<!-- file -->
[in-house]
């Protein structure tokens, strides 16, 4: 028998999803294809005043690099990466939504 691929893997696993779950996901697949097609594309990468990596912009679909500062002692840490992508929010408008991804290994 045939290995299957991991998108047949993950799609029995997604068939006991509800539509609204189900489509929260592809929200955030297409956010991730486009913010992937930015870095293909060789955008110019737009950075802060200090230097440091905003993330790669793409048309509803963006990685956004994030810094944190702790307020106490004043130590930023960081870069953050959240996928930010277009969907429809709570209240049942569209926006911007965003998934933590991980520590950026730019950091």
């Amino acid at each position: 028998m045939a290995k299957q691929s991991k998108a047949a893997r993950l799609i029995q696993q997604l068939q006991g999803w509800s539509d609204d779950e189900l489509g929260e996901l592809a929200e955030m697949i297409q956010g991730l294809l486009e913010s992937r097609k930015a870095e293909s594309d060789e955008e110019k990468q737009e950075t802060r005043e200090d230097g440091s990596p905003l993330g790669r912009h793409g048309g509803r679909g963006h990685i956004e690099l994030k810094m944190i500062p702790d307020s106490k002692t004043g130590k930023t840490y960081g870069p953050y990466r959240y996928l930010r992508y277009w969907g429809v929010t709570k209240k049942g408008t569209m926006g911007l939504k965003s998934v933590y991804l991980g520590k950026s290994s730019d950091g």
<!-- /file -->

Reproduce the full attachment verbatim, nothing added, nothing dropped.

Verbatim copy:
[in-house]
């Protein structure tokens, strides 16, 4: 028998999803294809005043690099990466939504 691929893997696993779950996901697949097609594309990468990596912009679909500062002692840490992508929010408008991804290994 045939290995299957991991998108047949993950799609029995997604068939006991509800539509609204189900489509929260592809929200955030297409956010991730486009913010992937930015870095293909060789955008110019737009950075802060200090230097440091905003993330790669793409048309509803963006990685956004994030810094944190702790307020106490004043130590930023960081870069953050959240996928930010277009969907429809709570209240049942569209926006911007965003998934933590991980520590950026730019950091």
């Amino acid at each position: 028998m045939a290995k299957q691929s991991k998108a047949a893997r993950l799609i029995q696993q997604l068939q006991g999803w509800s539509d609204d779950e189900l489509g929260e996901l592809a929200e955030m697949i297409q956010g991730l294809l486009e913010s992937r097609k930015a870095e293909s594309d060789e955008e110019k990468q737009e950075t802060r005043e200090d230097g440091s990596p905003l993330g790669r912009h793409g048309g509803r679909g963006h990685i956004e690099l994030k810094m944190i500062p702790d307020s106490k002692t004043g130590k930023t840490y960081g870069p953050y990466r959240y996928l930010r992508y277009w969907g429809v929010t709570k209240k049942g408008t569209m926006g911007l939504k965003s998934v933590y991804l991980g520590k950026s290994s730019d950091g």